The Power of Unified Knowledge: Ethics, Æsthetics, Ecology, Education (E4)
Moving beyond traditional divides while reinstating the ideals of rigorous critique, authentic collaboration, common purpose, and unified knowledge, the OICR works to foster conditions for rethinking critically and creatively the most urgent issues of our time, expanding the alternative worlds and actionable futures made possible by art and the imagination. We are guided by the mantra of E4—Ethics, Æsthetics, Ecology, Education. Indeed, all the activities of the OICR take place at their critical junction. The insularity of the various fields of learning is now greater than ever before and functions increasingly as a hindrance to thought, judgment, social change: an optimal future.
The OICR aims to create, develop, and test new models for the transmission of knowledge as well as new models for living in the 21st century.
It brings together groups of people to make things happen in the form of seminars, conferences, roundtable discussions, hands-on projects, grassroots initiatives, positive interventions, and acts of social justice. Given the high stakes, it insists on true dialogue between those in the arts, humanities, sciences, and social sciences, rejecting simplistic assumptions and false consensus.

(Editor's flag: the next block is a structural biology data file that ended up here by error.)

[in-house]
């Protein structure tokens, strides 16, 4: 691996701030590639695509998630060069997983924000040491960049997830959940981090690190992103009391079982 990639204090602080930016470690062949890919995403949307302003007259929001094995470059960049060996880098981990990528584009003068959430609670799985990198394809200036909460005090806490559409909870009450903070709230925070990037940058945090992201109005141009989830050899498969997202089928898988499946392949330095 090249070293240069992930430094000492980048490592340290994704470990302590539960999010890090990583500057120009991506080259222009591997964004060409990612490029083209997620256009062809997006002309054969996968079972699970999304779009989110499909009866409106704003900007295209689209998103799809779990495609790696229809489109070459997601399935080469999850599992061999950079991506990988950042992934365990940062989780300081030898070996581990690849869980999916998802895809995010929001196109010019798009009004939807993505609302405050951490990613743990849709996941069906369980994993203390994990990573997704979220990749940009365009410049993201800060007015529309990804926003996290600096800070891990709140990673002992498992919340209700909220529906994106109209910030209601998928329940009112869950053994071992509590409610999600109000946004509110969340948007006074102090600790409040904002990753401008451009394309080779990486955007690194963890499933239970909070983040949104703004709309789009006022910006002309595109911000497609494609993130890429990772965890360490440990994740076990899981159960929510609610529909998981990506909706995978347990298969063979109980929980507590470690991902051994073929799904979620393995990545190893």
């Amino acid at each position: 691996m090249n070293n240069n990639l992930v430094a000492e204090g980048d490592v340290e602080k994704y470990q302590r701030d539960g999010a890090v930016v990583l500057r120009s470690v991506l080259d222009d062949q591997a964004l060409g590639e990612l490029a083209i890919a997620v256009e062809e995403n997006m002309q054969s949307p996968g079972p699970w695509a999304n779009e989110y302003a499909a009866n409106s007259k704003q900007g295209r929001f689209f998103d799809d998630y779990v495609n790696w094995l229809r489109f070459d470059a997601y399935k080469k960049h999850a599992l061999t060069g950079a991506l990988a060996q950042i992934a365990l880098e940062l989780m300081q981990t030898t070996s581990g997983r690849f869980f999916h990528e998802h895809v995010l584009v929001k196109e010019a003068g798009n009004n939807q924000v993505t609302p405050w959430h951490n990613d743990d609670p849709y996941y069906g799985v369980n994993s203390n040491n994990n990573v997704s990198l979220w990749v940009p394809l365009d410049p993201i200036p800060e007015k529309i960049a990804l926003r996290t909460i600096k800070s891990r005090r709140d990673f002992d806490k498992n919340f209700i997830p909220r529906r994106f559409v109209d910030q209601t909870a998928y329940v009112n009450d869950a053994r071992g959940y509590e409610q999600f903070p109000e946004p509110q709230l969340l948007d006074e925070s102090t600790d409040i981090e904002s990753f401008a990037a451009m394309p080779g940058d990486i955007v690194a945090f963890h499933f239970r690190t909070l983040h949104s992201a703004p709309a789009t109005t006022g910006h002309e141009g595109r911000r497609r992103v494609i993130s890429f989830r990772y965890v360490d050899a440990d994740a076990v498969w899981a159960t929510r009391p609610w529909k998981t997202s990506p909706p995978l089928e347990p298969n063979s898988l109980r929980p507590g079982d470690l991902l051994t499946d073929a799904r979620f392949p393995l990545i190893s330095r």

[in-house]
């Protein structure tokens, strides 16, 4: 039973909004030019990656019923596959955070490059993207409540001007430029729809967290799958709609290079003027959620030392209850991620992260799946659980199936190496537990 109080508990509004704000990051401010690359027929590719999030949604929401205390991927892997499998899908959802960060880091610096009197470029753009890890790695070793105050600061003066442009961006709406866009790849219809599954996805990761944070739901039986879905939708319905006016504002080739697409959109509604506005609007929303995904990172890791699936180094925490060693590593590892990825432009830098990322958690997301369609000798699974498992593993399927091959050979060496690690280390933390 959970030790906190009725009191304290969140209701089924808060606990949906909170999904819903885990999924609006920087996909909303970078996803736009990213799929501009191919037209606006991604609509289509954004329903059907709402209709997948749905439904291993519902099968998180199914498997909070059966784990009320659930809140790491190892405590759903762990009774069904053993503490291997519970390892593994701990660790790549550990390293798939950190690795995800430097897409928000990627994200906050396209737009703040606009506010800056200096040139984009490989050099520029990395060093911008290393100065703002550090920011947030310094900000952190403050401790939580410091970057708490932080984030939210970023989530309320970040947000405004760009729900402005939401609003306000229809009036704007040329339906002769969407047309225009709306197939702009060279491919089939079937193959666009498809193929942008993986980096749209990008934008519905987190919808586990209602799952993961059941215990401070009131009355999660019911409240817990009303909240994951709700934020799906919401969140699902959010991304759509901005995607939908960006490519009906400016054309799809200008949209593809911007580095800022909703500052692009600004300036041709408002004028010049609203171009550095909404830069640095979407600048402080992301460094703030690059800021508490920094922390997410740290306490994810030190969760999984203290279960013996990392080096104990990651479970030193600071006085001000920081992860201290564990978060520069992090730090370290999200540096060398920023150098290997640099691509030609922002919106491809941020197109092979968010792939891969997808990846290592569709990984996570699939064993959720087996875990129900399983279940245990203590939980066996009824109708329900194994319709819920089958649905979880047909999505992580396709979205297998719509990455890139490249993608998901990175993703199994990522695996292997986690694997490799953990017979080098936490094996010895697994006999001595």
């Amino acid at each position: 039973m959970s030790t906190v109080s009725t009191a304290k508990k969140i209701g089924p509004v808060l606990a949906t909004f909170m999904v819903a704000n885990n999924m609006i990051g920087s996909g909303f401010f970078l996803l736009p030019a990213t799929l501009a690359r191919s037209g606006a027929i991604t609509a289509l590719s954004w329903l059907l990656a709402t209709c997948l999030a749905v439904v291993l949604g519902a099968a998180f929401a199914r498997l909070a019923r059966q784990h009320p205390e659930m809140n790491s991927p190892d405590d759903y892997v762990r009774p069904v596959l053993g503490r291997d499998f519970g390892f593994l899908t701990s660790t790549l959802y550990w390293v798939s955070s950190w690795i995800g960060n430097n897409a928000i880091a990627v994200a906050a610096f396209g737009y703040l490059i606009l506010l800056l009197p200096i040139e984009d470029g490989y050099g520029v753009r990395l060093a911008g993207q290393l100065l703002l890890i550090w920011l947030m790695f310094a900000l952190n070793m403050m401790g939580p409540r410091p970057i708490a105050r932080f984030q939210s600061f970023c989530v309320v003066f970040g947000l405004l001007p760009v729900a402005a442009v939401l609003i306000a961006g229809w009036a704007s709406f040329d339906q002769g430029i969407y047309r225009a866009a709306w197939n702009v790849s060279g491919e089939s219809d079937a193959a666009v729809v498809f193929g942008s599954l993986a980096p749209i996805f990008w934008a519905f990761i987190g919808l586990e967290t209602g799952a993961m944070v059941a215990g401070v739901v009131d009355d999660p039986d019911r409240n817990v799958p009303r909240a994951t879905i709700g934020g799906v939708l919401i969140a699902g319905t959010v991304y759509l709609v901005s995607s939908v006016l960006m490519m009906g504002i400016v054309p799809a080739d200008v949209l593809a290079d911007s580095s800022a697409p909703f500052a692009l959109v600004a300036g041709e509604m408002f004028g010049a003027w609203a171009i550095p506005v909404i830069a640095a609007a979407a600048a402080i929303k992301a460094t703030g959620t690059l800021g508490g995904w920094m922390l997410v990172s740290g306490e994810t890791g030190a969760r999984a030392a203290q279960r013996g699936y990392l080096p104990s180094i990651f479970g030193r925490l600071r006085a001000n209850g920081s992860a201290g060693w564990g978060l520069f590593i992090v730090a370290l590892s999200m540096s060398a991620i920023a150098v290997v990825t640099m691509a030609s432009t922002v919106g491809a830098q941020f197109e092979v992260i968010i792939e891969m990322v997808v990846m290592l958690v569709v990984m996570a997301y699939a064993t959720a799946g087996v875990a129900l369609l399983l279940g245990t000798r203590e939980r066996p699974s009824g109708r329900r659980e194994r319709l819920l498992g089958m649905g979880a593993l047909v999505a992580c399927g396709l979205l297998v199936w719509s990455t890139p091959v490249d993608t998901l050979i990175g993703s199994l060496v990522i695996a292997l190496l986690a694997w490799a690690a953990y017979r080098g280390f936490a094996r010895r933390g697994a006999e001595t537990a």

It addresses major problems, whether heavy metals in the air we breathe to homelessness to a failed educational system now based largely on commerce rather than the transmission from one generation to the next of everything deemed indispensable for the continuation of life and culture.
It sponsors collaborations with individuals committed to the same ideals and core values, which include the power of critique to effectuate positive social change, rigorous conceptualization, unified knowledge, authentic collaboration, and an indefatigable emphasis on ethics as the starting point for, and solid basis of, all endeavors.
It seeks to establish modes of verification, discernment, and judgment at a time when all the old protocols have been radically weakened and damaged—and, in many cases, eliminated entirely.
It fosters and supports intelligence, commitment, and courage—and the infrastructure necessary for intervention. It facilitates the work of those able to hold true to principle in the face of great pressure to do otherwise.